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Tibet Tour

Tibet Tour

About Tibet

The Tibet Autonomous Region situated in the west of China, has a total area of 1.2 million sq. km. It is the second largest region in China. To the north lies Xinjiang and Qinghai, Sichuan to the east and Yunnan to the southeast. It shares a border with India, Nepal, Burma, Sikkim and Bhutan to the south and Kashmir towards the southwest. Tibet has a boundary line that is 4000km long. Lhasa is not only the capital of Tibet, but the largest city in Tibet, second largest being Shigatse. Tibet is known as “the roof of the world”. But millions of years ago this was covered by sea and geologists call it “the ancient sea of Turish”.

Tibet has a varied topography divided into three different natural parts: the northern Tibetan Plateau is vast and lies between the Kunlun and the Tangula and the Gandise and the Nyanqin Tangula ranges, covering two-thirds of the total area of the Tibet Autonomous region. The river valleys in the southern part of Tibet lie between the Gandise and the Himalayan ranges; the eastern part of Tibet belongs to an area of deep gorges where a series of mountain ranges from east to west criss-cross mountain ranges running from south to north. This is a part of the Hengduan mountain range, which can be divided into six types of terrains such as ultra-high mountain, high-mountain, medium-high mountain, low mountain, hills and plains. There is also an ice-filled Karst topography, wind-sanded and volcanic land.  

The Himalayas to the south of the Tibetan Plateau is the youngest and highest range on earth, which consist of a series of parallel ranges running from south to north. It is 2,400km long and 200-300km in width.  The highest mountain in the world – Mt. Everest (Qomolangma in Tibetan), stands in the middle of the Himalayan range and its northern face lies in Tibet.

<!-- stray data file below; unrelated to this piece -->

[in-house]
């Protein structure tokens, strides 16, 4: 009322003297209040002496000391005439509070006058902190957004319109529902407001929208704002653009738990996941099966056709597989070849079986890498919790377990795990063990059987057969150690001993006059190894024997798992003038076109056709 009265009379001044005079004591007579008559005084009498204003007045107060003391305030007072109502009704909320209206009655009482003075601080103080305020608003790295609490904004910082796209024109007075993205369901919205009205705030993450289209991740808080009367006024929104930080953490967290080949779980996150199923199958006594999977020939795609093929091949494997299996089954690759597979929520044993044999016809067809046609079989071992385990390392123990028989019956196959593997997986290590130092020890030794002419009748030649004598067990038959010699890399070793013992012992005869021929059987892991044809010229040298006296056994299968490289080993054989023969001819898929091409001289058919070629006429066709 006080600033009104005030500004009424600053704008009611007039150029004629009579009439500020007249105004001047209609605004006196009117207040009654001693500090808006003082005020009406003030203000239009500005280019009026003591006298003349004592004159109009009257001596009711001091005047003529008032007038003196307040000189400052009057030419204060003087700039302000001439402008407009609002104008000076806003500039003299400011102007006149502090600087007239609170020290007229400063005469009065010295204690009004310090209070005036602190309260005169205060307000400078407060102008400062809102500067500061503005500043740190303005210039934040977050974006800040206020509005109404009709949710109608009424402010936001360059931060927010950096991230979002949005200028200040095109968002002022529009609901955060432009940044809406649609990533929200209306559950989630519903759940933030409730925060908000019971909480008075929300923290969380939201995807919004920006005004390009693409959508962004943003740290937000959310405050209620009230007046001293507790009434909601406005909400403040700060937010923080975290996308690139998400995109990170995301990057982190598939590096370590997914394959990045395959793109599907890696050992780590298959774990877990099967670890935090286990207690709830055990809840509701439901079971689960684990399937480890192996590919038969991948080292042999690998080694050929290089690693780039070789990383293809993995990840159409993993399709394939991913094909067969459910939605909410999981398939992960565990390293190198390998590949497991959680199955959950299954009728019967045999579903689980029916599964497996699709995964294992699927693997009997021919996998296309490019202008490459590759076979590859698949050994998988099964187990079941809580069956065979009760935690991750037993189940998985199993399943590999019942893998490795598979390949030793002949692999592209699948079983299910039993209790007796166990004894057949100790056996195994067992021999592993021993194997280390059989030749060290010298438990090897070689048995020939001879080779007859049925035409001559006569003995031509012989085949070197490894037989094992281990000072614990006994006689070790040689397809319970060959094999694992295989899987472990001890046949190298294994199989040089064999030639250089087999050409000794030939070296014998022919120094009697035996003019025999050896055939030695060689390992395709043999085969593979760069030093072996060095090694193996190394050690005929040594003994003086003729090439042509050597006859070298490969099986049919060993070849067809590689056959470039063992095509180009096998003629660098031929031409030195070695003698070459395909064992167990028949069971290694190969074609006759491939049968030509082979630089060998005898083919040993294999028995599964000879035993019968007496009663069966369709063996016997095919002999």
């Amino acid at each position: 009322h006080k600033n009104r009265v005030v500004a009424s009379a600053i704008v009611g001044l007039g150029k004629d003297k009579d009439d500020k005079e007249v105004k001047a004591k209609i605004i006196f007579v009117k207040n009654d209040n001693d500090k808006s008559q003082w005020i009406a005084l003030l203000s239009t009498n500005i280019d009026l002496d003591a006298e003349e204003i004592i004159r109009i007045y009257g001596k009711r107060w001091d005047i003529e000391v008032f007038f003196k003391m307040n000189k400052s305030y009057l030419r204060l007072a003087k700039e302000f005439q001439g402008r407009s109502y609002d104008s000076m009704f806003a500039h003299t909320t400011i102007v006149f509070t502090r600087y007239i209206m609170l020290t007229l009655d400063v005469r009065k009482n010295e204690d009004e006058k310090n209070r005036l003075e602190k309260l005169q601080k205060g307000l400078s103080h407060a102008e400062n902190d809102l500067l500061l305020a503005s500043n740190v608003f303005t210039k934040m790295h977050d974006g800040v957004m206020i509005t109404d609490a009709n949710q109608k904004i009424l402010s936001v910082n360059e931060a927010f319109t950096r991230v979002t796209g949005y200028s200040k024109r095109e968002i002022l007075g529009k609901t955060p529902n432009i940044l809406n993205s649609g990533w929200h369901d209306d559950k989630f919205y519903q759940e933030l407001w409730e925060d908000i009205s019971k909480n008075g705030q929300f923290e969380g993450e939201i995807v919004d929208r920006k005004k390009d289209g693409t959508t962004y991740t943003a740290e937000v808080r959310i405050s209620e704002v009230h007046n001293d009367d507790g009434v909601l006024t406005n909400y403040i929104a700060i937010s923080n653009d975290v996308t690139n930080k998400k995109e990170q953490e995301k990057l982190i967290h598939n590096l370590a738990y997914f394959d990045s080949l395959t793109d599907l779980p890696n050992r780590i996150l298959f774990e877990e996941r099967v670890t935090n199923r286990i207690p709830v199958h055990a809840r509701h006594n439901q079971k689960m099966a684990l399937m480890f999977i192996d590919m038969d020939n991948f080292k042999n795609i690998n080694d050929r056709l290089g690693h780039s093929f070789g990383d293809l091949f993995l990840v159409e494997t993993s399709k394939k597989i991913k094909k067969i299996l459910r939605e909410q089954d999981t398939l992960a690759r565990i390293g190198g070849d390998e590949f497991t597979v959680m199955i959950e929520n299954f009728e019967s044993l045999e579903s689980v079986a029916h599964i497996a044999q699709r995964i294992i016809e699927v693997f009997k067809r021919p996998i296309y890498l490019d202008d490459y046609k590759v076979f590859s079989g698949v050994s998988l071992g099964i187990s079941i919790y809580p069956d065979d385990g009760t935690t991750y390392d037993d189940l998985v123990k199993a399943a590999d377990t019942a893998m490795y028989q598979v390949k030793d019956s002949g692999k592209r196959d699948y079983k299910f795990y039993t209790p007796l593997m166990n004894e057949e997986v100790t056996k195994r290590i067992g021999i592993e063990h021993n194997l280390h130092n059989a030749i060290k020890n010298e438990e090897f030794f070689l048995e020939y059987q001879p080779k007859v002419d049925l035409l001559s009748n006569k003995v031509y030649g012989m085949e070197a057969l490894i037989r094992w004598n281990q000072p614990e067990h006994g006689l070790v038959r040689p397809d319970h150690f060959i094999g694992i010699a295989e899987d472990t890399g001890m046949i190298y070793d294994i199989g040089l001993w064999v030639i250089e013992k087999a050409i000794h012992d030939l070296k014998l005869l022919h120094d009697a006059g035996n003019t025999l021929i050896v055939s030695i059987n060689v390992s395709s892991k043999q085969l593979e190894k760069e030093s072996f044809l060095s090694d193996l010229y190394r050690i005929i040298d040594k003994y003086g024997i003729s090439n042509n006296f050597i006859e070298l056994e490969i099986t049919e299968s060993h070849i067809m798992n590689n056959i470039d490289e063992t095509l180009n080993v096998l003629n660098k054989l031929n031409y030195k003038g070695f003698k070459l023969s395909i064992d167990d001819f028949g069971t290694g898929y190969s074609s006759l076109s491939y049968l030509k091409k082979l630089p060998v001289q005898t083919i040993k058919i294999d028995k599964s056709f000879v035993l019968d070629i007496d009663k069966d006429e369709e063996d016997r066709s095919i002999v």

Within the boundary of the Tibet Autonomous Region there are over 20 rivers whose flow coverage is over 10,000 sq.km and 100 rivers whose flow coverage is over 2000 sq. km. The famous rivers are the Yangtse, Gyalmo Ngulchu, Zachu, and Yarlung Tsangpo. The source of famous rivers like the Ganges, Brahmaputra, Indus, and the Mekong rivers, all lie here. The waters of Tibet’s rivers come from rainfall, snow and aquifers. There are 1,500 lakes, big and small, in Tibet and they cover more than 2,400 sq. km of land which is one-third the total land mass in China. Tibet is not only the biggest in size and possesses the most number of lakes, but also has the highest number of lakes in the world. The water in these lakes is salty.